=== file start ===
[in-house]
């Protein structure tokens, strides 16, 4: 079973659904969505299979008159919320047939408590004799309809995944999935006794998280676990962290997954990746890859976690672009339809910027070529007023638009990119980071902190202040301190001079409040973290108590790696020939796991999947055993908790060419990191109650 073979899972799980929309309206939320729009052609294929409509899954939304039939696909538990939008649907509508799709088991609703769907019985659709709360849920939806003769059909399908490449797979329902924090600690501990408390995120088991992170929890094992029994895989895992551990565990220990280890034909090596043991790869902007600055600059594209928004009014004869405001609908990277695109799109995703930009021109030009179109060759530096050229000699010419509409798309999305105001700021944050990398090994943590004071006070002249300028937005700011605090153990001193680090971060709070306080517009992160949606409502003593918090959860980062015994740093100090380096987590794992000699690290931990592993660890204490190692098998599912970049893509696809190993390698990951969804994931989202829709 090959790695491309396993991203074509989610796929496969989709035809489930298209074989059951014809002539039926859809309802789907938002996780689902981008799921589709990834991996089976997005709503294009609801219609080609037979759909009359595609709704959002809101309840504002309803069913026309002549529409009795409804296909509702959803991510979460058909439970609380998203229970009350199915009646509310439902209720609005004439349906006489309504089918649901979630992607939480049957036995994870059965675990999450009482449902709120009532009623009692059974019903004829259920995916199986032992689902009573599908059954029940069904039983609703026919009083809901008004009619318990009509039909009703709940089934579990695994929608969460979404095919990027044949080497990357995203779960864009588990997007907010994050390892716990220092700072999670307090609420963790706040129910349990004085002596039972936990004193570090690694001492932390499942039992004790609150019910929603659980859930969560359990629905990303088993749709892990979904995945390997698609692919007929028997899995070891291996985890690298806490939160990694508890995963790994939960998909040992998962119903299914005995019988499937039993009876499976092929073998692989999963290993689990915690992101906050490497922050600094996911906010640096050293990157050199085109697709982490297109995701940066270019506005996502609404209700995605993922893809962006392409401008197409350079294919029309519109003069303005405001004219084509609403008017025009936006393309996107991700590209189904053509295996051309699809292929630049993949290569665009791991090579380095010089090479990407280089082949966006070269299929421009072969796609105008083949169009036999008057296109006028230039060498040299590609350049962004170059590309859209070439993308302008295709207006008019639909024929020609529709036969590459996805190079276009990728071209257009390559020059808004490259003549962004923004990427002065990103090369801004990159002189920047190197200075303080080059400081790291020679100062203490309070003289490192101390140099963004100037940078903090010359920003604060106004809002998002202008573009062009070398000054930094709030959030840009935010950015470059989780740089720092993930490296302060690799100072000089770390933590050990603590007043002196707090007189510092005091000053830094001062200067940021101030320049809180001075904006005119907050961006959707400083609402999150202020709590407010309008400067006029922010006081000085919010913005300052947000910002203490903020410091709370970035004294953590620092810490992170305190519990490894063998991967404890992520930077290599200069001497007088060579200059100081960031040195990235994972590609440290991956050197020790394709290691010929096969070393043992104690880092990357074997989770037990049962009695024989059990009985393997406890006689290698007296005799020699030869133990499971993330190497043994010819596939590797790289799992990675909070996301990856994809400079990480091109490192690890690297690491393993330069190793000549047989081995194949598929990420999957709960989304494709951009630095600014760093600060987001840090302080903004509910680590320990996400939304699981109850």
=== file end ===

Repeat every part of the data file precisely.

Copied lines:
[in-house]
């Protein structure tokens, strides 16, 4: 079973659904969505299979008159919320047939408590004799309809995944999935006794998280676990962290997954990746890859976690672009339809910027070529007023638009990119980071902190202040301190001079409040973290108590790696020939796991999947055993908790060419990191109650 073979899972799980929309309206939320729009052609294929409509899954939304039939696909538990939008649907509508799709088991609703769907019985659709709360849920939806003769059909399908490449797979329902924090600690501990408390995120088991992170929890094992029994895989895992551990565990220990280890034909090596043991790869902007600055600059594209928004009014004869405001609908990277695109799109995703930009021109030009179109060759530096050229000699010419509409798309999305105001700021944050990398090994943590004071006070002249300028937005700011605090153990001193680090971060709070306080517009992160949606409502003593918090959860980062015994740093100090380096987590794992000699690290931990592993660890204490190692098998599912970049893509696809190993390698990951969804994931989202829709 090959790695491309396993991203074509989610796929496969989709035809489930298209074989059951014809002539039926859809309802789907938002996780689902981008799921589709990834991996089976997005709503294009609801219609080609037979759909009359595609709704959002809101309840504002309803069913026309002549529409009795409804296909509702959803991510979460058909439970609380998203229970009350199915009646509310439902209720609005004439349906006489309504089918649901979630992607939480049957036995994870059965675990999450009482449902709120009532009623009692059974019903004829259920995916199986032992689902009573599908059954029940069904039983609703026919009083809901008004009619318990009509039909009703709940089934579990695994929608969460979404095919990027044949080497990357995203779960864009588990997007907010994050390892716990220092700072999670307090609420963790706040129910349990004085002596039972936990004193570090690694001492932390499942039992004790609150019910929603659980859930969560359990629905990303088993749709892990979904995945390997698609692919007929028997899995070891291996985890690298806490939160990694508890995963790994939960998909040992998962119903299914005995019988499937039993009876499976092929073998692989999963290993689990915690992101906050490497922050600094996911906010640096050293990157050199085109697709982490297109995701940066270019506005996502609404209700995605993922893809962006392409401008197409350079294919029309519109003069303005405001004219084509609403008017025009936006393309996107991700590209189904053509295996051309699809292929630049993949290569665009791991090579380095010089090479990407280089082949966006070269299929421009072969796609105008083949169009036999008057296109006028230039060498040299590609350049962004170059590309859209070439993308302008295709207006008019639909024929020609529709036969590459996805190079276009990728071209257009390559020059808004490259003549962004923004990427002065990103090369801004990159002189920047190197200075303080080059400081790291020679100062203490309070003289490192101390140099963004100037940078903090010359920003604060106004809002998002202008573009062009070398000054930094709030959030840009935010950015470059989780740089720092993930490296302060690799100072000089770390933590050990603590007043002196707090007189510092005091000053830094001062200067940021101030320049809180001075904006005119907050961006959707400083609402999150202020709590407010309008400067006029922010006081000085919010913005300052947000910002203490903020410091709370970035004294953590620092810490992170305190519990490894063998991967404890992520930077290599200069001497007088060579200059100081960031040195990235994972590609440290991956050197020790394709290691010929096969070393043992104690880092990357074997989770037990049962009695024989059990009985393997406890006689290698007296005799020699030869133990499971993330190497043994010819596939590797790289799992990675909070996301990856994809400079990480091109490192690890690297690491393993330069190793000549047989081995194949598929990420999957709960989304494709951009630095600014760093600060987001840090302080903004509910680590320990996400939304699981109850």